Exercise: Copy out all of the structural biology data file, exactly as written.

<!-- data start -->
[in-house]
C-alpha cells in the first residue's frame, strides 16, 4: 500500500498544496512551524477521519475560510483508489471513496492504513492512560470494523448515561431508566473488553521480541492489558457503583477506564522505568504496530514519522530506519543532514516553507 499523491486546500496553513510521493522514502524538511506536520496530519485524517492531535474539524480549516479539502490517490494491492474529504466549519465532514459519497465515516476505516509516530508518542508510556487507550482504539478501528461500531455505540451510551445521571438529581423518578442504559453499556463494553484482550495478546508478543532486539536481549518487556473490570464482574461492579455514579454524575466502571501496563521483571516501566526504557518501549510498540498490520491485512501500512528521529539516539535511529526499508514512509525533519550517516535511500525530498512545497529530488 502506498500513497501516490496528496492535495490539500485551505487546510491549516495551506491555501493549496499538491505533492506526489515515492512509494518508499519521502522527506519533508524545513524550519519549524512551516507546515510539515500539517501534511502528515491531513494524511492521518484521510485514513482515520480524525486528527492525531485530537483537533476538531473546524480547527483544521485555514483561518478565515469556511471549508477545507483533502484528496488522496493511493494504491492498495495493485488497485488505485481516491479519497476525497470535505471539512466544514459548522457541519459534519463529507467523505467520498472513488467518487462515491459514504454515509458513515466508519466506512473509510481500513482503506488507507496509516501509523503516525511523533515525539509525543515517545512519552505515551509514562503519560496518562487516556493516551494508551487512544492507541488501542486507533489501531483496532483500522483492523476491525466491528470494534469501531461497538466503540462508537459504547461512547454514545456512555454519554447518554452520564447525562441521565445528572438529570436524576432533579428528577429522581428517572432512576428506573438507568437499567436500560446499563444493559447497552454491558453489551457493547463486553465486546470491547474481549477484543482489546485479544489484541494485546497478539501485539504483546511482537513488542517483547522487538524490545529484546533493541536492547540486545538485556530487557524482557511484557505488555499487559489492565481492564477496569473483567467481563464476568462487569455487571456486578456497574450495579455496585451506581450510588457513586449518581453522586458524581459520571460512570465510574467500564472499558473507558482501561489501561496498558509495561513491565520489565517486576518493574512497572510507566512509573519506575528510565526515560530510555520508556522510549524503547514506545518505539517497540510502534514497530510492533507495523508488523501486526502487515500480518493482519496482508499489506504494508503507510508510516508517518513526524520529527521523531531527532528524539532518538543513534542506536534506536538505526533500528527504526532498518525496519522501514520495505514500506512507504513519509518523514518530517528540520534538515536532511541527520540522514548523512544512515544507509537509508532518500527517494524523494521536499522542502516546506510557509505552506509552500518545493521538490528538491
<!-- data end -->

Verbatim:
[in-house]
C-alpha cells in the first residue's frame, strides 16, 4: 500500500498544496512551524477521519475560510483508489471513496492504513492512560470494523448515561431508566473488553521480541492489558457503583477506564522505568504496530514519522530506519543532514516553507 499523491486546500496553513510521493522514502524538511506536520496530519485524517492531535474539524480549516479539502490517490494491492474529504466549519465532514459519497465515516476505516509516530508518542508510556487507550482504539478501528461500531455505540451510551445521571438529581423518578442504559453499556463494553484482550495478546508478543532486539536481549518487556473490570464482574461492579455514579454524575466502571501496563521483571516501566526504557518501549510498540498490520491485512501500512528521529539516539535511529526499508514512509525533519550517516535511500525530498512545497529530488 502506498500513497501516490496528496492535495490539500485551505487546510491549516495551506491555501493549496499538491505533492506526489515515492512509494518508499519521502522527506519533508524545513524550519519549524512551516507546515510539515500539517501534511502528515491531513494524511492521518484521510485514513482515520480524525486528527492525531485530537483537533476538531473546524480547527483544521485555514483561518478565515469556511471549508477545507483533502484528496488522496493511493494504491492498495495493485488497485488505485481516491479519497476525497470535505471539512466544514459548522457541519459534519463529507467523505467520498472513488467518487462515491459514504454515509458513515466508519466506512473509510481500513482503506488507507496509516501509523503516525511523533515525539509525543515517545512519552505515551509514562503519560496518562487516556493516551494508551487512544492507541488501542486507533489501531483496532483500522483492523476491525466491528470494534469501531461497538466503540462508537459504547461512547454514545456512555454519554447518554452520564447525562441521565445528572438529570436524576432533579428528577429522581428517572432512576428506573438507568437499567436500560446499563444493559447497552454491558453489551457493547463486553465486546470491547474481549477484543482489546485479544489484541494485546497478539501485539504483546511482537513488542517483547522487538524490545529484546533493541536492547540486545538485556530487557524482557511484557505488555499487559489492565481492564477496569473483567467481563464476568462487569455487571456486578456497574450495579455496585451506581450510588457513586449518581453522586458524581459520571460512570465510574467500564472499558473507558482501561489501561496498558509495561513491565520489565517486576518493574512497572510507566512509573519506575528510565526515560530510555520508556522510549524503547514506545518505539517497540510502534514497530510492533507495523508488523501486526502487515500480518493482519496482508499489506504494508503507510508510516508517518513526524520529527521523531531527532528524539532518538543513534542506536534506536538505526533500528527504526532498518525496519522501514520495505514500506512507504513519509518523514518530517528540520534538515536532511541527520540522514548523512544512515544507509537509508532518500527517494524523494521536499522542502516546506510557509505552506509552500518545493521538490528538491